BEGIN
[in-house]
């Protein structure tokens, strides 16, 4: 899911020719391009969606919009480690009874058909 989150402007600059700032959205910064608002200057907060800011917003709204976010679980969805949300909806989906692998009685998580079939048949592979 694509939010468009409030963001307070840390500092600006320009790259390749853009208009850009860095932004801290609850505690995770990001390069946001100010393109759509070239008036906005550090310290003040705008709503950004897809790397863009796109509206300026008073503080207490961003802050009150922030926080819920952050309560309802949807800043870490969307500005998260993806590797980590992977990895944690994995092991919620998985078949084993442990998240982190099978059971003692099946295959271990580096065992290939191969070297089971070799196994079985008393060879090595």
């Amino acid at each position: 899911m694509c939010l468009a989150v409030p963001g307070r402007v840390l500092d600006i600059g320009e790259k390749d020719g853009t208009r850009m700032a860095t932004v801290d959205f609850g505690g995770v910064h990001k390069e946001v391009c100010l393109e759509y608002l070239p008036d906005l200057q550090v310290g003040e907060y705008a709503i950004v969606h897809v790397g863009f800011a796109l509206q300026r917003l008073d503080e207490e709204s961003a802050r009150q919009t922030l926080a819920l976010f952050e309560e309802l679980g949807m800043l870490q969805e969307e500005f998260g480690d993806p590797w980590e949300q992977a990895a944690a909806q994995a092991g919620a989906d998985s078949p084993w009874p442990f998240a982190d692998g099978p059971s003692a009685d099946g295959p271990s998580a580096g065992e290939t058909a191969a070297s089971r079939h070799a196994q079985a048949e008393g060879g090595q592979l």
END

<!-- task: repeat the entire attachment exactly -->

[in-house]
């Protein structure tokens, strides 16, 4: 899911020719391009969606919009480690009874058909 989150402007600059700032959205910064608002200057907060800011917003709204976010679980969805949300909806989906692998009685998580079939048949592979 694509939010468009409030963001307070840390500092600006320009790259390749853009208009850009860095932004801290609850505690995770990001390069946001100010393109759509070239008036906005550090310290003040705008709503950004897809790397863009796109509206300026008073503080207490961003802050009150922030926080819920952050309560309802949807800043870490969307500005998260993806590797980590992977990895944690994995092991919620998985078949084993442990998240982190099978059971003692099946295959271990580096065992290939191969070297089971070799196994079985008393060879090595």
């Amino acid at each position: 899911m694509c939010l468009a989150v409030p963001g307070r402007v840390l500092d600006i600059g320009e790259k390749d020719g853009t208009r850009m700032a860095t932004v801290d959205f609850g505690g995770v910064h990001k390069e946001v391009c100010l393109e759509y608002l070239p008036d906005l200057q550090v310290g003040e907060y705008a709503i950004v969606h897809v790397g863009f800011a796109l509206q300026r917003l008073d503080e207490e709204s961003a802050r009150q919009t922030l926080a819920l976010f952050e309560e309802l679980g949807m800043l870490q969805e969307e500005f998260g480690d993806p590797w980590e949300q992977a990895a944690a909806q994995a092991g919620a989906d998985s078949p084993w009874p442990f998240a982190d692998g099978p059971s003692a009685d099946g295959p271990s998580a580096g065992e290939t058909a191969a070297s089971r079939h070799a196994q079985a048949e008393g060879g090595q592979l």